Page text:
How can publishers use email marketing to generate more revenue? 

While we wait for the effectiveness of 3rd party cookies to fade away, email marketing is an area of focus for publishing and media brands to be able to claw back some of the revenue that could disappear. Here are some tactics and strategies that we’re advising our customers to implement in 2022: 

1. Focus on email database growth

Although this is a relatively simple piece of advice, there are many ways that businesses can rapidly increase their audience acquisition, collect more meaningful first-party data in the process, and then prevent churn from existing subscribers too. On average, new subscribers have 2X the engagement of older subscribers, so any increase in your email subscriber list will have a compounding positive impact on revenue, as seen below:

Graph showing the correlation between new subscriber growth and monthly recurring revenue

 

As you’ll see, the correlation between new subscriber growth and monthly recurring revenue (MRR) shows how new subscribers are more engaged and spend more.

A strong, always-on audience acquisition strategy is paramount to achieving better revenues through advertising and sales. The great thing for publishers is that you have a treasure trove of currently anonymous, repeat visitors to your sites. Visitors that are ready and waiting to be converted into immediate 2X revenue growth.

Contests, polls, and sweepstakes
Successful brands are utilizing contests, polls, sweepstakes, and fun, interactive media on their websites, eCommerce, and apps to convert more users, collect more data, generate more opt-ins, and better understand those users in the process:

As well as increasing your subscription lists, these contests can capture additional, emotive data that can be used to better personalize content and adverts to an individual. Do they prefer blue to red? Are they a lover of cats or dogs? Wine or beer? What type of holidays do they prefer? How do they keep fit? What’s their favorite football team?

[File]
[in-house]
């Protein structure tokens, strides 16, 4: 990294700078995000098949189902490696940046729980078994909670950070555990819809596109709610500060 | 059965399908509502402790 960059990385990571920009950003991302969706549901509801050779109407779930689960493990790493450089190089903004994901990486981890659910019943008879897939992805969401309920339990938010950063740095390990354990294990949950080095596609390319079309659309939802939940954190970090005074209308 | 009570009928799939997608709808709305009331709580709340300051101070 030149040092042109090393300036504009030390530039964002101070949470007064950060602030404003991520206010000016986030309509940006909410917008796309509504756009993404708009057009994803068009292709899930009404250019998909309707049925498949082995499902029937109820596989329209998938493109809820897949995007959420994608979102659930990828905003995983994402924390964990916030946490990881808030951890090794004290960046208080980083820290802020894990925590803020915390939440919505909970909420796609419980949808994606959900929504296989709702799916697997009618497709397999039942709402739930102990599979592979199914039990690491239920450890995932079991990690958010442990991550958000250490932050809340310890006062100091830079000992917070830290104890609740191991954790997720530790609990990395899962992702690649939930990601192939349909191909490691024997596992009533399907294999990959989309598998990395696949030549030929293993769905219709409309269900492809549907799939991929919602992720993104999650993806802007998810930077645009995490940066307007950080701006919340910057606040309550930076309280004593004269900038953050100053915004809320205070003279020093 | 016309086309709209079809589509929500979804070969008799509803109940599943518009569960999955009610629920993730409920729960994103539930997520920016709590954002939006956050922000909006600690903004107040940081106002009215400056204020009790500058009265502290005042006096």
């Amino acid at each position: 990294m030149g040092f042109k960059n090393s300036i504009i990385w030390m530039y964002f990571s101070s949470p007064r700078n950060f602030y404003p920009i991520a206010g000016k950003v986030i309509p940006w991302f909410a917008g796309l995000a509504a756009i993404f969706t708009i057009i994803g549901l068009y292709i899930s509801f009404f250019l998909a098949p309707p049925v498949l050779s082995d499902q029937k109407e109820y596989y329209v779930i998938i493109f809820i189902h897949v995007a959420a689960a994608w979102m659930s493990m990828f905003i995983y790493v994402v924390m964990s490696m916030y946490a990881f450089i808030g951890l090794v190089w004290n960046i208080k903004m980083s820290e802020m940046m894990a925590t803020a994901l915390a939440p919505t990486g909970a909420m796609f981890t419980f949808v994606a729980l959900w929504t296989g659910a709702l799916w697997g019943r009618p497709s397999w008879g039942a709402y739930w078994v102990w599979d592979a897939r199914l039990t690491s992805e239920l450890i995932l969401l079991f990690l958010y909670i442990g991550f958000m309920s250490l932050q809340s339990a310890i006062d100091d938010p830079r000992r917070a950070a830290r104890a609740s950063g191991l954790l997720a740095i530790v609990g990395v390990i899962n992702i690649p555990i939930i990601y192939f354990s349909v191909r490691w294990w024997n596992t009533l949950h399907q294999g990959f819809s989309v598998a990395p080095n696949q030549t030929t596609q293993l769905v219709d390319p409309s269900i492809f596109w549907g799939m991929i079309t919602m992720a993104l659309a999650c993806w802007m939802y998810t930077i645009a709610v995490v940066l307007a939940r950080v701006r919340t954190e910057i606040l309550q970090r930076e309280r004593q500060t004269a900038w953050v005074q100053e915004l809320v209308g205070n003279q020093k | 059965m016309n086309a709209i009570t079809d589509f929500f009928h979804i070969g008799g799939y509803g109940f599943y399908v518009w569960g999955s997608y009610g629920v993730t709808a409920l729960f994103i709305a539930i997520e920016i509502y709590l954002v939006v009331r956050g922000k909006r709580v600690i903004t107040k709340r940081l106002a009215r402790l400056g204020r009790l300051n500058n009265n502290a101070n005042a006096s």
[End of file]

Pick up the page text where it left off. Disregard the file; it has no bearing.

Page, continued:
Publishers can start to build up these strong, emotive data points to power contextual targeting for your advertising partners and customize content for your audiences too. By adding this data to your email segmentation, or into a CRM or Customer Data Platform, you can build rich profiles of your subscribers and opted in audiences to provide as advertising segments, and then offer up dynamically personalized ads in email newsletters that have a higher propensity to interest an individual user.

For cat lovers, it could be a charity donation to a nearby cattery; for the keep fit segment, why not invite them to the opening of a new gym, etc.

 

 

2. Subscriber retention

To retain your valuable subscribers, you need to offer value. Remember, your audiences have many subscriptions to other services and apps which you’ll be competing with. As the cost of living rises around the world, the pinch on consumer finances inevitably leads to a choice between your subscription or the Netflix monthly bill, or the Amazon Prime membership.